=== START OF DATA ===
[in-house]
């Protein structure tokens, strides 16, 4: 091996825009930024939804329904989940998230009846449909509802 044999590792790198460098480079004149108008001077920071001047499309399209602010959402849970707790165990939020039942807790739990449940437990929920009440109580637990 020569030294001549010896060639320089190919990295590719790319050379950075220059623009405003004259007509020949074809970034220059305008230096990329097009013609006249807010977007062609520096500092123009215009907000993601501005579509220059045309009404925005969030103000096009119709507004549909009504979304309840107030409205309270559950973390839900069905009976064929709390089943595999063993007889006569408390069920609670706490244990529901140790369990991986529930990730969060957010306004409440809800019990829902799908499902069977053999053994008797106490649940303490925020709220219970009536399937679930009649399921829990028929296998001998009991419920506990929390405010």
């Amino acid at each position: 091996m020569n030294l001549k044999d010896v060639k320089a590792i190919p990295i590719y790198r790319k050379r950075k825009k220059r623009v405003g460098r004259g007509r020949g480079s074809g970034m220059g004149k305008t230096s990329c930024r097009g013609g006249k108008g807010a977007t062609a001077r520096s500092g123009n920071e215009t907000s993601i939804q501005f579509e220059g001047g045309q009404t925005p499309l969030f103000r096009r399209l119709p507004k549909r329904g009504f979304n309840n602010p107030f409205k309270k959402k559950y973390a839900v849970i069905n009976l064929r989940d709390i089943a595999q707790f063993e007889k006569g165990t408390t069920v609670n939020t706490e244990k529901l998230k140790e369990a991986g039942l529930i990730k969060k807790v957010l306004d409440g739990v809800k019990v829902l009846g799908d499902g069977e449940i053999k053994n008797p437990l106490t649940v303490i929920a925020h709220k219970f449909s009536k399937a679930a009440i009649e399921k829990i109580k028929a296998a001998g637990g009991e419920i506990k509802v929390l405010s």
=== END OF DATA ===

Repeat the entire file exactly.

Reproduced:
[in-house]
């Protein structure tokens, strides 16, 4: 091996825009930024939804329904989940998230009846449909509802 044999590792790198460098480079004149108008001077920071001047499309399209602010959402849970707790165990939020039942807790739990449940437990929920009440109580637990 020569030294001549010896060639320089190919990295590719790319050379950075220059623009405003004259007509020949074809970034220059305008230096990329097009013609006249807010977007062609520096500092123009215009907000993601501005579509220059045309009404925005969030103000096009119709507004549909009504979304309840107030409205309270559950973390839900069905009976064929709390089943595999063993007889006569408390069920609670706490244990529901140790369990991986529930990730969060957010306004409440809800019990829902799908499902069977053999053994008797106490649940303490925020709220219970009536399937679930009649399921829990028929296998001998009991419920506990929390405010």
């Amino acid at each position: 091996m020569n030294l001549k044999d010896v060639k320089a590792i190919p990295i590719y790198r790319k050379r950075k825009k220059r623009v405003g460098r004259g007509r020949g480079s074809g970034m220059g004149k305008t230096s990329c930024r097009g013609g006249k108008g807010a977007t062609a001077r520096s500092g123009n920071e215009t907000s993601i939804q501005f579509e220059g001047g045309q009404t925005p499309l969030f103000r096009r399209l119709p507004k549909r329904g009504f979304n309840n602010p107030f409205k309270k959402k559950y973390a839900v849970i069905n009976l064929r989940d709390i089943a595999q707790f063993e007889k006569g165990t408390t069920v609670n939020t706490e244990k529901l998230k140790e369990a991986g039942l529930i990730k969060k807790v957010l306004d409440g739990v809800k019990v829902l009846g799908d499902g069977e449940i053999k053994n008797p437990l106490t649940v303490i929920a925020h709220k219970f449909s009536k399937a679930a009440i009649e399921k829990i109580k028929a296998a001998g637990g009991e419920i506990k509802v929390l405010s």